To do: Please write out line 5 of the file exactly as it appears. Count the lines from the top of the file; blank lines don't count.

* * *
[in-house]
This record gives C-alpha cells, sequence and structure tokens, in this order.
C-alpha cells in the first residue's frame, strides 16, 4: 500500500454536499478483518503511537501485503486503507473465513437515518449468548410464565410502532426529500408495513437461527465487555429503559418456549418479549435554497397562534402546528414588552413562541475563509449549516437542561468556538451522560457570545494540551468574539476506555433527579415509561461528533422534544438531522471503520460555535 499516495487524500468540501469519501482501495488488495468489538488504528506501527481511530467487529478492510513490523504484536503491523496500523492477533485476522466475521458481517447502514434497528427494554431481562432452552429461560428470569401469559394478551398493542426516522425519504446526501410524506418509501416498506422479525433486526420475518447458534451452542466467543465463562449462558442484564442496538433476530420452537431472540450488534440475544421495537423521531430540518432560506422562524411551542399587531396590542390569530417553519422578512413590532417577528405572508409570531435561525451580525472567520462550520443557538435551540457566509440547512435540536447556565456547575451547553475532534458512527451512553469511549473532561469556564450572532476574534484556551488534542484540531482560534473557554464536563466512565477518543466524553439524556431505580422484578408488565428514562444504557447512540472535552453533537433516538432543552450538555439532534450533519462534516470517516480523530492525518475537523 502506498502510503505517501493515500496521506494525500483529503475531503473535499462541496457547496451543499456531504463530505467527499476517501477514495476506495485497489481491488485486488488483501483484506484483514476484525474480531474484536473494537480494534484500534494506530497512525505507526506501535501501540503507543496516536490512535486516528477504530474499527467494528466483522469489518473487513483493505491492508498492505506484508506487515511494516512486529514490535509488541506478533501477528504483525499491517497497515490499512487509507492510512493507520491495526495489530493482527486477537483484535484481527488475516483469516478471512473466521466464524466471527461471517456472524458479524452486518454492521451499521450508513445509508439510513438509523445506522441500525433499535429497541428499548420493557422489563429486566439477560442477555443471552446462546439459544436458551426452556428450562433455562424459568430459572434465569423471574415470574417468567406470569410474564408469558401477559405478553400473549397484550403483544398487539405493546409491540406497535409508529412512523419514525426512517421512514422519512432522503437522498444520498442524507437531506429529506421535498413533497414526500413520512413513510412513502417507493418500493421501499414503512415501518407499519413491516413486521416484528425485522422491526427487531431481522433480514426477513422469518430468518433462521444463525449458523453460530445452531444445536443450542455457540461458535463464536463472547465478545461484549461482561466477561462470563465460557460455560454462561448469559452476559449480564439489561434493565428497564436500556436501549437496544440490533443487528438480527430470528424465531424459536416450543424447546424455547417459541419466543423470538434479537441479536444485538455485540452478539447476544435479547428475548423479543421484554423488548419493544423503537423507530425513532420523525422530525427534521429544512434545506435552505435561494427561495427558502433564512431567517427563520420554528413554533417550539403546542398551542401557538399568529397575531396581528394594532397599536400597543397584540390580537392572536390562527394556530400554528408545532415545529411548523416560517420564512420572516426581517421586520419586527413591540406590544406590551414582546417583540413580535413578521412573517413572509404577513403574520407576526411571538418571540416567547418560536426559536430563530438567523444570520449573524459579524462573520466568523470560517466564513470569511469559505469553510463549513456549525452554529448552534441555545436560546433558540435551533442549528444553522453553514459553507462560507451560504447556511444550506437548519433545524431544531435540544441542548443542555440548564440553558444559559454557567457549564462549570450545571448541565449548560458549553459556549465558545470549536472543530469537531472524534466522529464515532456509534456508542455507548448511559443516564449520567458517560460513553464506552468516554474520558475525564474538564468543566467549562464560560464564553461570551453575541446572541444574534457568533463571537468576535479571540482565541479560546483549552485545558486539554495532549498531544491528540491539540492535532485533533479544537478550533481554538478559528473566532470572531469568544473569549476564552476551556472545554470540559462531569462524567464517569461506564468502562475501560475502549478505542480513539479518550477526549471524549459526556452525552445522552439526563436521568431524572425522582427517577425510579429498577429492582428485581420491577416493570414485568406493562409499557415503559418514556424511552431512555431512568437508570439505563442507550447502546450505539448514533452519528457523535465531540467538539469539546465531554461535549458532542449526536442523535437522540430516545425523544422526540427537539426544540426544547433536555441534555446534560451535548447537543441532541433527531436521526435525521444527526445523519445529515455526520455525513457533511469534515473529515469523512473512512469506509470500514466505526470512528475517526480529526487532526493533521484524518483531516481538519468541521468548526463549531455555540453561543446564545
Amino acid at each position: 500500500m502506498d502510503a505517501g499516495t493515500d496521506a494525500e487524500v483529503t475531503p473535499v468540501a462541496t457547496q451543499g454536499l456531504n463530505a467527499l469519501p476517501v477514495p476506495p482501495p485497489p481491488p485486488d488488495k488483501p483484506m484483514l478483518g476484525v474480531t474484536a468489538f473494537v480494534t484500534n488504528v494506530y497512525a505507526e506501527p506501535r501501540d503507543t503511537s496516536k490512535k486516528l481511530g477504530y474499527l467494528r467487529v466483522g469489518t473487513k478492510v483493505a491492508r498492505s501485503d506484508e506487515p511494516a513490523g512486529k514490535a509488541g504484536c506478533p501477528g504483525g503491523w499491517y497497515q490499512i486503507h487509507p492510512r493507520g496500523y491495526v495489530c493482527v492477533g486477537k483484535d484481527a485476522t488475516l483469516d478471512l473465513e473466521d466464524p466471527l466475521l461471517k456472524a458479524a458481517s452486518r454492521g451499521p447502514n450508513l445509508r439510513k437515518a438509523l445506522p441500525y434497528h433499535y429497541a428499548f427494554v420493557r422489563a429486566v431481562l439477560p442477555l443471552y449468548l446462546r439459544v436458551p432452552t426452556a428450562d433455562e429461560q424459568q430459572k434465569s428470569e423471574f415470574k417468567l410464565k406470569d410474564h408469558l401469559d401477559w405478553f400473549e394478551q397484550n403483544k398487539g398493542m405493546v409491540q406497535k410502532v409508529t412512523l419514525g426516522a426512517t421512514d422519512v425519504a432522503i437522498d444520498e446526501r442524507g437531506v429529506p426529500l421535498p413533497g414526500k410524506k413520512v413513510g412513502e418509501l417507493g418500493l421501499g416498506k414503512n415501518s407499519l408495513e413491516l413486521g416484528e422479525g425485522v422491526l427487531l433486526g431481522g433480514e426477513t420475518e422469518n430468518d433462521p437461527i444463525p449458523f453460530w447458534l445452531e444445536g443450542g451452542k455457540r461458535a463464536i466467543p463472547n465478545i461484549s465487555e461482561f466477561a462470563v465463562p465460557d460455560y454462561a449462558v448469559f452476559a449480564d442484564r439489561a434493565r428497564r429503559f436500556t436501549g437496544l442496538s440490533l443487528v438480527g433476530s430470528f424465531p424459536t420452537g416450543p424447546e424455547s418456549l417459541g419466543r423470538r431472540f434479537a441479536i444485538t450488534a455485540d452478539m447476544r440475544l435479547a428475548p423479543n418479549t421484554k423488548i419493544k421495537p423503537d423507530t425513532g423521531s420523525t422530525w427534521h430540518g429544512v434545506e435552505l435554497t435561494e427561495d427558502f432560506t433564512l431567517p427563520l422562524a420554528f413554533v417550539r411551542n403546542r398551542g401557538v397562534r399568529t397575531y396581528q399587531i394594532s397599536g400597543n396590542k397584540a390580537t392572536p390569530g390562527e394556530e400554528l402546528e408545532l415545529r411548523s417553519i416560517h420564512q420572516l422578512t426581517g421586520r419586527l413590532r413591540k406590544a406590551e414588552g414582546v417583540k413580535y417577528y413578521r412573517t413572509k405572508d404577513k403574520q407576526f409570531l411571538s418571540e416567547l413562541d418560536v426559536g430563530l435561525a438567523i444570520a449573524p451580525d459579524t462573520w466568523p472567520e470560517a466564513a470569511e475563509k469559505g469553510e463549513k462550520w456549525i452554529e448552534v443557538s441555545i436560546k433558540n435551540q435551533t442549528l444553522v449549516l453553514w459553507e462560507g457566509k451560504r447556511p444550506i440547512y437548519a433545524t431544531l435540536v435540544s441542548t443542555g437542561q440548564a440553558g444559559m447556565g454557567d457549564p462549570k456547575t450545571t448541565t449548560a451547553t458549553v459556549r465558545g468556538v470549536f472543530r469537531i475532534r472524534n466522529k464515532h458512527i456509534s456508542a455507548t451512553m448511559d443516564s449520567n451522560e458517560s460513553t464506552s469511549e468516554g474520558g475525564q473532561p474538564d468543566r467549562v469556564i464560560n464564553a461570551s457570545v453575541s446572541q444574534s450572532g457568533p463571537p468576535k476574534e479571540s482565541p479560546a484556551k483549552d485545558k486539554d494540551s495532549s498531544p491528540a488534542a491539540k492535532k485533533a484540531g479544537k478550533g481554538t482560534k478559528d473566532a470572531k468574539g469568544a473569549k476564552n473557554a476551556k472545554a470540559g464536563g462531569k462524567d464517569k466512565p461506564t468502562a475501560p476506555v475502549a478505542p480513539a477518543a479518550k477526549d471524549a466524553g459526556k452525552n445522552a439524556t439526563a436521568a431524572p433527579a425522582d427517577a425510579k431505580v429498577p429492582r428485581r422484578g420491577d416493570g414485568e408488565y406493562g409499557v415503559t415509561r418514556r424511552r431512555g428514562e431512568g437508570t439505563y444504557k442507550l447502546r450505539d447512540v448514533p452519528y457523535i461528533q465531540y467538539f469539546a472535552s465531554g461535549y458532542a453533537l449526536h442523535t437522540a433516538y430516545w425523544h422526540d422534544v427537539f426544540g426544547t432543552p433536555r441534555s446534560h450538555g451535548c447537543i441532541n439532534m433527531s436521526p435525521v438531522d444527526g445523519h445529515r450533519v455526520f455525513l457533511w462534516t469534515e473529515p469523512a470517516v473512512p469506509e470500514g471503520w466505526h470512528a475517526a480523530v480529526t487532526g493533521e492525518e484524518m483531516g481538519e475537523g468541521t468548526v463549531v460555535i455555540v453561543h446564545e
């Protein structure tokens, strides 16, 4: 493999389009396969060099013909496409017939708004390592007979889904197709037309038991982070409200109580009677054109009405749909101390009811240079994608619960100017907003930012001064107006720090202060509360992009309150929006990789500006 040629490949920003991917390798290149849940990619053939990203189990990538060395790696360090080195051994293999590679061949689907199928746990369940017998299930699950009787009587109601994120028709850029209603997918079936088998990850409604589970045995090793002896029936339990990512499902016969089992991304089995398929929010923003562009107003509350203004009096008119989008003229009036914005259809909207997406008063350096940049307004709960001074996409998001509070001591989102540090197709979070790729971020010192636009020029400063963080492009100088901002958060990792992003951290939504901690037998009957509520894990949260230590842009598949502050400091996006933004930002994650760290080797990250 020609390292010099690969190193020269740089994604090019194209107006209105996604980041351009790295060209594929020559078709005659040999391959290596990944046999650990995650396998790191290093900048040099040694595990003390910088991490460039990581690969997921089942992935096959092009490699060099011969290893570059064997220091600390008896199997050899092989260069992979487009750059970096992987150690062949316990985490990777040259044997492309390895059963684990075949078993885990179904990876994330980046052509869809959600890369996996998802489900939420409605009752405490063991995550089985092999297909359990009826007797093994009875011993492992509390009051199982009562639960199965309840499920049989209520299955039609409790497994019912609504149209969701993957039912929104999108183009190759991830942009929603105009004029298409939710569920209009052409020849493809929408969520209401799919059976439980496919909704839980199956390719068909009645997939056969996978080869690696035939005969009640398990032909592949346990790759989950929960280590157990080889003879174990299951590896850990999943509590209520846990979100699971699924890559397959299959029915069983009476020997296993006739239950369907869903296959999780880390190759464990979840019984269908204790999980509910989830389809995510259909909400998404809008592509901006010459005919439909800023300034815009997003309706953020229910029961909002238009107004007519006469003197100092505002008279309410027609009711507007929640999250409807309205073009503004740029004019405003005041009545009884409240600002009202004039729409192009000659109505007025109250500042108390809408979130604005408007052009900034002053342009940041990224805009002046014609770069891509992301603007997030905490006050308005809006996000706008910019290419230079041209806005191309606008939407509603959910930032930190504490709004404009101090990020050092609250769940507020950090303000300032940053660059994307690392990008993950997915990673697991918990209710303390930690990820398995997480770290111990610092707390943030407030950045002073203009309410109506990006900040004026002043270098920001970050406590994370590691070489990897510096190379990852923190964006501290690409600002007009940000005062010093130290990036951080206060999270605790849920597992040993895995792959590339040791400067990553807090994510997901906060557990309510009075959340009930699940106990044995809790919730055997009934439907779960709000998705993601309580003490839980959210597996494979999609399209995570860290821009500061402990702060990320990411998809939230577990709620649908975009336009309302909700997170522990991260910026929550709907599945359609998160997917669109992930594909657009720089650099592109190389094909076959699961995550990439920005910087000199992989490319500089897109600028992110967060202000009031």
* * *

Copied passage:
């Protein structure tokens, strides 16, 4: 493999389009396969060099013909496409017939708004390592007979889904197709037309038991982070409200109580009677054109009405749909101390009811240079994608619960100017907003930012001064107006720090202060509360992009309150929006990789500006 040629490949920003991917390798290149849940990619053939990203189990990538060395790696360090080195051994293999590679061949689907199928746990369940017998299930699950009787009587109601994120028709850029209603997918079936088998990850409604589970045995090793002896029936339990990512499902016969089992991304089995398929929010923003562009107003509350203004009096008119989008003229009036914005259809909207997406008063350096940049307004709960001074996409998001509070001591989102540090197709979070790729971020010192636009020029400063963080492009100088901002958060990792992003951290939504901690037998009957509520894990949260230590842009598949502050400091996006933004930002994650760290080797990250 020609390292010099690969190193020269740089994604090019194209107006209105996604980041351009790295060209594929020559078709005659040999391959290596990944046999650990995650396998790191290093900048040099040694595990003390910088991490460039990581690969997921089942992935096959092009490699060099011969290893570059064997220091600390008896199997050899092989260069992979487009750059970096992987150690062949316990985490990777040259044997492309390895059963684990075949078993885990179904990876994330980046052509869809959600890369996996998802489900939420409605009752405490063991995550089985092999297909359990009826007797093994009875011993492992509390009051199982009562639960199965309840499920049989209520299955039609409790497994019912609504149209969701993957039912929104999108183009190759991830942009929603105009004029298409939710569920209009052409020849493809929408969520209401799919059976439980496919909704839980199956390719068909009645997939056969996978080869690696035939005969009640398990032909592949346990790759989950929960280590157990080889003879174990299951590896850990999943509590209520846990979100699971699924890559397959299959029915069983009476020997296993006739239950369907869903296959999780880390190759464990979840019984269908204790999980509910989830389809995510259909909400998404809008592509901006010459005919439909800023300034815009997003309706953020229910029961909002238009107004007519006469003197100092505002008279309410027609009711507007929640999250409807309205073009503004740029004019405003005041009545009884409240600002009202004039729409192009000659109505007025109250500042108390809408979130604005408007052009900034002053342009940041990224805009002046014609770069891509992301603007997030905490006050308005809006996000706008910019290419230079041209806005191309606008939407509603959910930032930190504490709004404009101090990020050092609250769940507020950090303000300032940053660059994307690392990008993950997915990673697991918990209710303390930690990820398995997480770290111990610092707390943030407030950045002073203009309410109506990006900040004026002043270098920001970050406590994370590691070489990897510096190379990852923190964006501290690409600002007009940000005062010093130290990036951080206060999270605790849920597992040993895995792959590339040791400067990553807090994510997901906060557990309510009075959340009930699940106990044995809790919730055997009934439907779960709000998705993601309580003490839980959210597996494979999609399209995570860290821009500061402990702060990320990411998809939230577990709620649908975009336009309302909700997170522990991260910026929550709907599945359609998160997917669109992930594909657009720089650099592109190389094909076959699961995550990439920005910087000199992989490319500089897109600028992110967060202000009031």